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The Significance of the Insignificant (October 2, 2016)

Luke 17:5-10

The apostles said to the Lord, “Increase our faith!” 6 The Lord replied, “If you had faith the size of a mustard seed, you could say to this mulberry tree, “Be uprooted and planted in the sea,’ and it would obey you. 7 “Who among you would say to your slave who has just come in from plowing or tending sheep in the field, “Come here at once and take your place at the table’? 8 Would you not rather say to him, “Prepare supper for me, put on your apron and serve me while I eat and drink; later you may eat and drink’? 9 Do you thank the slave for doing what was commanded? 10 So you also, when you have done all that you were ordered to do, say, “We are worthless slaves; we have done only what we ought to have done!’ “

Scripture quotations are from the New Revised Standard Version Bible, copyright 1989, Division of Christian Education of the National Council of the Churches of Christ in the United States of America. Used by permission. All rights reserved.

Worship together with Zion Baptist Church on August 28. Since I had no pastoral role, I took up my usual position standing in the back so I could watch. According to their tradition, a woman came up during altar call and rededicated her life to Jesus. Whole congregation prayed, and joined hands to do so. I watched and was impressed at the sincerity of it.

Suddenly, I felt someone grab my hand with a pretty firm grip. I looked up and it was a man—a member of Zion—who had been outside the tent talking with some elderly ladies on the lawn. He didn’t say a word, didn’t make eye contact. He just didn’t want me, the visiting white person, praying alone. No big deal for him, a very moving moment for me.

Mustard seed faith. Small acts of care, love, forgiveness, inclusion that don’t seem big, but might just grow.

After the death of my mom a month ago, I received many personal condolences, a bunch of sympathy cards and several donations to Alzheimer’s Association. Probably to most of you it wasn’t a big deal, but it mean a lot to me.

Mustard seed faith. Small acts of care, love, forgiveness, inclusion that don’t seem big, but might just grow.

As part of our fall stewardship emphasis, we asked you to write down one “Joyful Experiences” that come from being associated with this congregation. These are wonderful things that we have experienced and about 65 of you have done this so far. Most of them may not seem life-changing, but they mattered enough for people to take the time to write them down. For example:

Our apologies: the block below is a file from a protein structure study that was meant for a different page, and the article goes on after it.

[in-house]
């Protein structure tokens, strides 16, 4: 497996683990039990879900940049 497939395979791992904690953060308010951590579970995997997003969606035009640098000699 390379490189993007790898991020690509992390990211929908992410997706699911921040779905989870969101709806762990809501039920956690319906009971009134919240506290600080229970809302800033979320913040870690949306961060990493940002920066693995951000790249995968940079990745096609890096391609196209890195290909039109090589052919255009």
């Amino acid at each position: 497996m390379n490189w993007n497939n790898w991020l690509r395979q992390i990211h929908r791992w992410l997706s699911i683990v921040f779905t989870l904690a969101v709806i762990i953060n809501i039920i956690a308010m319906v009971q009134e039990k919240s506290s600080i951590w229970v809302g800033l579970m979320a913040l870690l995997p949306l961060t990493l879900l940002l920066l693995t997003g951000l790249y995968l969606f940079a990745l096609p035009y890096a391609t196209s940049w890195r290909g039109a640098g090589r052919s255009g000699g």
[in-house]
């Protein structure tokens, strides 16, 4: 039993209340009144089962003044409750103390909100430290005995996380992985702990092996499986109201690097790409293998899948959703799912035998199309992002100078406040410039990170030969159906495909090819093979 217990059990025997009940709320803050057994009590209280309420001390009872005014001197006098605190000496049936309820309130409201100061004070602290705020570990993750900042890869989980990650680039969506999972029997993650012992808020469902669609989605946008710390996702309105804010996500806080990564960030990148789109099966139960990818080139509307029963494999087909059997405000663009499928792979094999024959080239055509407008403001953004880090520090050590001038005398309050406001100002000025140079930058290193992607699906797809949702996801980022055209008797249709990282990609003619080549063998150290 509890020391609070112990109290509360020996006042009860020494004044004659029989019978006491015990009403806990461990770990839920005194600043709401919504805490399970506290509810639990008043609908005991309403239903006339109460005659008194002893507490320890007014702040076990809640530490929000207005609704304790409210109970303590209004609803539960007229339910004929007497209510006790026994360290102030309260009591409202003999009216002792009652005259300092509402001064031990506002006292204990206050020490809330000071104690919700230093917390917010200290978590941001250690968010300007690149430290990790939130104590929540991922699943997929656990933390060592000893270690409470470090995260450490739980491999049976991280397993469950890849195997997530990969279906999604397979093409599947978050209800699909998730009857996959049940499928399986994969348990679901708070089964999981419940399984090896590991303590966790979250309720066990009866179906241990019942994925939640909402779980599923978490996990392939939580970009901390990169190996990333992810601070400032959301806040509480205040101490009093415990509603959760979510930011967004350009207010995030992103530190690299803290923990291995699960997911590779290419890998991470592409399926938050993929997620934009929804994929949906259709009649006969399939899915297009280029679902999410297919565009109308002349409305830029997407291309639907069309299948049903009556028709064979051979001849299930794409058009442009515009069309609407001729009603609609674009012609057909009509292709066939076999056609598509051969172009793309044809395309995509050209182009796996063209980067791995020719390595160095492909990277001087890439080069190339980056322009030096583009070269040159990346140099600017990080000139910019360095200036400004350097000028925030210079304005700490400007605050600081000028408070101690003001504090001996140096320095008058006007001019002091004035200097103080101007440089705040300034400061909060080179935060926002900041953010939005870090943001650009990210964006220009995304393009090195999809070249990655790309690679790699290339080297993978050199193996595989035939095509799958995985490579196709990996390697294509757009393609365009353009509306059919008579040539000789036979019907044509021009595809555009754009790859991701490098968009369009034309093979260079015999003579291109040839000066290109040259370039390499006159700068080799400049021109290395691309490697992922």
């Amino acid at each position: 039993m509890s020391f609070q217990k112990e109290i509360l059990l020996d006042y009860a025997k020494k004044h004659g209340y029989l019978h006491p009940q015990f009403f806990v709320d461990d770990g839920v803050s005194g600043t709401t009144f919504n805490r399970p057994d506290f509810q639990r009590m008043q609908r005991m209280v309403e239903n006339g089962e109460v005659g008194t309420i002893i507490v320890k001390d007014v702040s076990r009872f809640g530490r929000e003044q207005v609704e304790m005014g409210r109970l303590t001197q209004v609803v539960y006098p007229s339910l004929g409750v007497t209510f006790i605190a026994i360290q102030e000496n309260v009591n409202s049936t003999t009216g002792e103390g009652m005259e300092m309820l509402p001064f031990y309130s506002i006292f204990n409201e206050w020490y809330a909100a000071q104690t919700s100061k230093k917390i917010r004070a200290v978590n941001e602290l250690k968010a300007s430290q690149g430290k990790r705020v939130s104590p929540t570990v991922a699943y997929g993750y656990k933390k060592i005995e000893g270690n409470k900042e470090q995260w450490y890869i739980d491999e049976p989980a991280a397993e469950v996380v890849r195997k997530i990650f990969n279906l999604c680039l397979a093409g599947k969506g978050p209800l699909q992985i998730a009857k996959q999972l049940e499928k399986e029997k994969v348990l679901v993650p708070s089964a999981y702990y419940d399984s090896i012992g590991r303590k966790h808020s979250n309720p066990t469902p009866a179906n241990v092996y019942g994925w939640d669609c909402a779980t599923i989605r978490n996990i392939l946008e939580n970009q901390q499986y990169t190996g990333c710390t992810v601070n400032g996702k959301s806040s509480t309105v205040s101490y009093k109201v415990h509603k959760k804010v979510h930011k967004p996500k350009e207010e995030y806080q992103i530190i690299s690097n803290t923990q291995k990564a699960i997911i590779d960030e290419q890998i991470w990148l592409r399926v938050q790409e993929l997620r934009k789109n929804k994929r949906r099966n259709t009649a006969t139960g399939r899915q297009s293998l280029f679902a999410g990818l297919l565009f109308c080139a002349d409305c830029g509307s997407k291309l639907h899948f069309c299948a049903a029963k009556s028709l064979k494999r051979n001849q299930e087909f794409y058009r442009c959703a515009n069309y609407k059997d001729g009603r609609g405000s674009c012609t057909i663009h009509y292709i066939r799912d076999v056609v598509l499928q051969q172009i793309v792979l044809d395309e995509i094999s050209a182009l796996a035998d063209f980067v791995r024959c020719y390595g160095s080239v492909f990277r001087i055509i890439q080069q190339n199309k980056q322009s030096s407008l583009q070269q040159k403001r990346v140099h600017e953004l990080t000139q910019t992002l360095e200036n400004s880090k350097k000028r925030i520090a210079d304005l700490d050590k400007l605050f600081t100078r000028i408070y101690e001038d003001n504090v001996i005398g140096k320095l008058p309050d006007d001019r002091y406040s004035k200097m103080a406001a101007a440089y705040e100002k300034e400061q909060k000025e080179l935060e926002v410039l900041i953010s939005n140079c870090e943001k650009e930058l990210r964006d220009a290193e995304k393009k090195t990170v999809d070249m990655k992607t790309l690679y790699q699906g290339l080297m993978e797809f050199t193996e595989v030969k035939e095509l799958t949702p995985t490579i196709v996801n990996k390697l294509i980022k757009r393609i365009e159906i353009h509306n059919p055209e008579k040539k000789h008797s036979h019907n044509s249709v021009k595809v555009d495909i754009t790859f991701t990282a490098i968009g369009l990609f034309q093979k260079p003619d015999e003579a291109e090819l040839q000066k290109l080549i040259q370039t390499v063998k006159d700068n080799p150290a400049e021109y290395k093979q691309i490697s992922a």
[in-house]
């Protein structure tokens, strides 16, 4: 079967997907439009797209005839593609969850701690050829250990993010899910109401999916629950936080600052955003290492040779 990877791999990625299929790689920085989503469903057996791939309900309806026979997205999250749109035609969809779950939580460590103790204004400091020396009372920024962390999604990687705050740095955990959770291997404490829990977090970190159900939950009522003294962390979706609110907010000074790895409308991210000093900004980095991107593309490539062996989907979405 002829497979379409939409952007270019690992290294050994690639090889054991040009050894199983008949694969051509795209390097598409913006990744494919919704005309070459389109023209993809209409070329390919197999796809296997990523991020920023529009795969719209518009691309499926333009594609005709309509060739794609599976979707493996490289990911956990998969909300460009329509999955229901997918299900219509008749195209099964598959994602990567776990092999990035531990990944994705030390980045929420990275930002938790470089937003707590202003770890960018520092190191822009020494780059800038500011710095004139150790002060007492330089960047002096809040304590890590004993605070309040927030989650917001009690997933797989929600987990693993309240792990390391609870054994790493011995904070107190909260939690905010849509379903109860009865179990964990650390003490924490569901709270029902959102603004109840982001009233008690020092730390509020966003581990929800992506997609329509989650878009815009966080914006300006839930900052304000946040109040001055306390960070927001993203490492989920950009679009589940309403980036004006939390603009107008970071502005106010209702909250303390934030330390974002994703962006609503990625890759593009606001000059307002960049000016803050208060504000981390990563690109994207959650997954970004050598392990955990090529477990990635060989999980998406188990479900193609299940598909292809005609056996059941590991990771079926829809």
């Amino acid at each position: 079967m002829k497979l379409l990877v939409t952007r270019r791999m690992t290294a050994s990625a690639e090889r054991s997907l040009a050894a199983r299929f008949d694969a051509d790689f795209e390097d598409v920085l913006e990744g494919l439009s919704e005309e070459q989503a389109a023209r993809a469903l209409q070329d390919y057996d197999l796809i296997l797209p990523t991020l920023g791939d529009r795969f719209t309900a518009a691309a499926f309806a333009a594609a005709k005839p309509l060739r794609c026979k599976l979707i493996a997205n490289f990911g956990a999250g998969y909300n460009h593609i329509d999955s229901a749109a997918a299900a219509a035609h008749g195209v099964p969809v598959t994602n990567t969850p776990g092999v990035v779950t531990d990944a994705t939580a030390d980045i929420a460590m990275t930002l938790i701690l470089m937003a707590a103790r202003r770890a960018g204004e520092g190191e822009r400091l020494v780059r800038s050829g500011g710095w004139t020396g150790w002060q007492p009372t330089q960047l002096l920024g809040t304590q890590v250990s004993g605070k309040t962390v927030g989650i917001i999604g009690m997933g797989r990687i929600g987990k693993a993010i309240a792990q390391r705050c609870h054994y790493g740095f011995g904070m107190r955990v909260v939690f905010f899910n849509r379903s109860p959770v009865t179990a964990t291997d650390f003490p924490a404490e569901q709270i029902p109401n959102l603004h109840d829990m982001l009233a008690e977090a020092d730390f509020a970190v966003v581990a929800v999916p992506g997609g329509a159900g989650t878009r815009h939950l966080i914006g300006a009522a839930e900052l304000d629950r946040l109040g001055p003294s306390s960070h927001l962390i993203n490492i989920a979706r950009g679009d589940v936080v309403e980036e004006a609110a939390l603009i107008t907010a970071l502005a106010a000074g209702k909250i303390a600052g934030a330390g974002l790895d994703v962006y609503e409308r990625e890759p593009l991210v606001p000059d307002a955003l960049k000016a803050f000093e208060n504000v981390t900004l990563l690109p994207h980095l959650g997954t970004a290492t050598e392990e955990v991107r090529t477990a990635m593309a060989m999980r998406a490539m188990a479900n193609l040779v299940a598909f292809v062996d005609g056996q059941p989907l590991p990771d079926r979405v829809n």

• Worshiping with an amazing group of people.
  • The consistent love, support, and prayers given to me over the last 50 years.
  • Teaching VBS with the preschool kids this summer. Learning about the Bible.
  • Attending both worship services. What an awesome congregation we have!
  • Sunday School. I love watching the kids get so excited about the things God has done for us.
  • Going to Sky Ranch because I had an awesome experience doing all the fun activities and making new friends.
  • Watching my kids grow and be loved by so many.

Mustard seed faith. Small acts of care, love, forgiveness, inclusion that don’t seem big, but might just grow.

They are possible because this congregation exists. Individually they may not seem like much, but collectively there is a culture deeply embedded with care, of love, of laughter, of joy, new life.

No one person or household gives enough financially to do all this. Each little gift, each act of generosity, each offering is an act of faith. Collect enough mustard seed acts of faith and we end up with a congregation full of people who experience love and care and inclusion.

And that mustard seed faith grows beyond our walls into the neighborhood around us. Embedded in love, forgiveness, and compassion, we sow those same little seeds as we live, and work, and go to school. Small, tiny acts that come from our life together in Jesus. They may not seem like much, but collectively they change the world. They grow. They matter.

Every year I stand up here and ask you to increase your financial acts of giving. Of course I do. The more money we have, the more ministry we can do. That makes sense.

But there is something more important than the ability to increase the overall LCM budget. That’s each person, each household, giving something. Because then we are all sowing little mustard seeds of faith together. We’re all part of the small things and the big things that become part of our lives, part of our neighborhood, part of the world. We do it together. We sow seeds that grow. We commit small acts of faith. We change lives.

Mustard seed faith. Small acts of care, love, forgiveness, inclusion that don’t seem big, but might just grow.